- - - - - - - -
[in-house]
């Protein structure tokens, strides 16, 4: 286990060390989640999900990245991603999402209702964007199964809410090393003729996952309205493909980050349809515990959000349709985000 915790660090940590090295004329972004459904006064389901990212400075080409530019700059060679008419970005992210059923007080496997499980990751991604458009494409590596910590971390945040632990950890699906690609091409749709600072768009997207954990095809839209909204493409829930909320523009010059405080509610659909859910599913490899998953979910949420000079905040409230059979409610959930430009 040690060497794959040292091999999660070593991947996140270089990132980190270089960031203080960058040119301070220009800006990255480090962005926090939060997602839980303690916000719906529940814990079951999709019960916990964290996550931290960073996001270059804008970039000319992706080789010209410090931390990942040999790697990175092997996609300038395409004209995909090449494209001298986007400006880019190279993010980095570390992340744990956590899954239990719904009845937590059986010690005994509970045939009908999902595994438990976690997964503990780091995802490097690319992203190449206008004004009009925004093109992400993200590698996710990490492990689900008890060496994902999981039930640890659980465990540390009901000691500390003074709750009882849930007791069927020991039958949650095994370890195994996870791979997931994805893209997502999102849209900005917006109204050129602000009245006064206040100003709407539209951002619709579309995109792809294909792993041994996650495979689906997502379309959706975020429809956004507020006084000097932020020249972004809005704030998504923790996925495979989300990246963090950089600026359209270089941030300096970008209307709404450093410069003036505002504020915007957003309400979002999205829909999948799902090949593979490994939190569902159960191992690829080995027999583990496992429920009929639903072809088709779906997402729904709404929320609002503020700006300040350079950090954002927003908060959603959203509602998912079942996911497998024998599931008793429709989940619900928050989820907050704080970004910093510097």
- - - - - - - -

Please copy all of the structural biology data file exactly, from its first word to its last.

[in-house]
């Protein structure tokens, strides 16, 4: 286990060390989640999900990245991603999402209702964007199964809410090393003729996952309205493909980050349809515990959000349709985000 915790660090940590090295004329972004459904006064389901990212400075080409530019700059060679008419970005992210059923007080496997499980990751991604458009494409590596910590971390945040632990950890699906690609091409749709600072768009997207954990095809839209909204493409829930909320523009010059405080509610659909859910599913490899998953979910949420000079905040409230059979409610959930430009 040690060497794959040292091999999660070593991947996140270089990132980190270089960031203080960058040119301070220009800006990255480090962005926090939060997602839980303690916000719906529940814990079951999709019960916990964290996550931290960073996001270059804008970039000319992706080789010209410090931390990942040999790697990175092997996609300038395409004209995909090449494209001298986007400006880019190279993010980095570390992340744990956590899954239990719904009845937590059986010690005994509970045939009908999902595994438990976690997964503990780091995802490097690319992203190449206008004004009009925004093109992400993200590698996710990490492990689900008890060496994902999981039930640890659980465990540390009901000691500390003074709750009882849930007791069927020991039958949650095994370890195994996870791979997931994805893209997502999102849209900005917006109204050129602000009245006064206040100003709407539209951002619709579309995109792809294909792993041994996650495979689906997502379309959706975020429809956004507020006084000097932020020249972004809005704030998504923790996925495979989300990246963090950089600026359209270089941030300096970008209307709404450093410069003036505002504020915007957003309400979002999205829909999948799902090949593979490994939190569902159960191992690829080995027999583990496992429920009929639903072809088709779906997402729904709404929320609002503020700006300040350079950090954002927003908060959603959203509602998912079942996911497998024998599931008793429709989940619900928050989820907050704080970004910093510097």